Alabama basketball has been good for about 20 minutes. Ohio State has been to more NCAA tournaments this century than the dastardly #basketballschool up route 23 from Columbus. We're fragile not out of concern for a recession or a depression, because we've seen how institutionally fierce Ohio State is about preventing those.
We are fragile out of fear of another catastrophe. We've earned every bit of our anxiety.
Acute, traumatic events have shaped the Buckeye psyche this century. We cheer for a football program that lost the focal point of its offense for the game within the opening seconds of the national championship. To an SEC foe. Twice! That has now happened t w i c e.
The Buckeyes have been left on the CFP doorstep three times because of failures to correct problems everyone pointed and screamed about until they were exploited into oblivion by Sparty, Iowa and Purdue. They snuck into the CFP in 2016 and cut a colossal wet fart as part of that Clemson curse.
Four championship-caliber seasons; four catastrophes that still haunt. We haven't even really broached the last football game the Buckeyes played in without half a defensive line or a serviceable secondary, or the supernatural larceny that took place at the previous season's Fiesta Bowl.
But hey, Ryan Day still hasn't lost a single conference game or a B1G championship yet - so you'll have to forgive outsiders for not quite understanding where this fragility originates. They're used to different terms and conditions for sports fan fragility.
Perhaps the envelope our collective anxiety resides in - the underlying reason for all of this skittishness - is the fact that Ohio State recently had three young, brilliant forever head coaches on its payroll and lost them all abruptly.
Jim Tressel was in his late 50s, had just finished atop the Big Ten for a sixth straight season and had personally flipped the Michigan rivalry. Rich Rodriguez was escorted out of town and replaced with Brady Hoke. The Wolverines finished right behind future conference rival Rutgers in recruiting rankings.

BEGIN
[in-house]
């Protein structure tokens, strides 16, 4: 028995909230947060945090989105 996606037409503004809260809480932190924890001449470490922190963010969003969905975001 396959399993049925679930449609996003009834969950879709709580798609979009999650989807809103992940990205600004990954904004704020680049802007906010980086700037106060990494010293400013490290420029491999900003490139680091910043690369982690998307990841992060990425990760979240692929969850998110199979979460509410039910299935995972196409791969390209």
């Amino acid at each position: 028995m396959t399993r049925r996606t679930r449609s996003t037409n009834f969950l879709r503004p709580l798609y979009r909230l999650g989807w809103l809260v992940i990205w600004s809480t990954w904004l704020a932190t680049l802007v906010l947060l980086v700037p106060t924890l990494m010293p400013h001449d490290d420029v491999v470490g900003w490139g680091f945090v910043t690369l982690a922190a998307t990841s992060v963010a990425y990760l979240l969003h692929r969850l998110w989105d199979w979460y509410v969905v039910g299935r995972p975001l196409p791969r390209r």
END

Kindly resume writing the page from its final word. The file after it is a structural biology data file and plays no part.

Buckeye Fans are fragile out of fear of another catastrophe. We've earned every bit of Our Anxiety.
Tress had just landed one of the nation's top classes - again - along with a generational quarterback to replace the one who would be staying for his senior season. Buckeye Football was heading into 2011 absolutely humming and there was no sign of it slowing down. And suddenly, Tressel was out of coaching for good.
Thad Matta was in his early 40s (!), had won the Big Ten four times, the conference tournament three times and about to make winning 30 games every season a regular occurrence before it all collapsed in a decline hastened by his health and the sordid nature of college basketball recruiting.
Hasn't coached since. Thad was never going to leave. At worst, Ohio State had its Jim Boeheim.
And then there's Urban Meyer, who had seemingly conquered his short-stay tendency at his forever home, which was his vocational and emotional destiny. His Columbus retirement turned out to be even more abrupt than his Gainesville one (where he quit twice before quitting-quitting). Sure, Day's winning percentage is currently higher. Football is weird; Ohio State is weirder.
This fandom is an absolute paradise, built on a fault line and located in a hurricane alley where everything is flammable. Whenever devastation strikes - and it happens, a lot more than we'd like - it is very quick, but the only thing quicker is the recovery.
So yeah, we're fragile - it's just not for the traditional and generally accepted reasons of sucking too much or sucking for too long. There's little peace in knowing your program has survived just about every self-inflicted wound possible and still somehow remains recession-proof.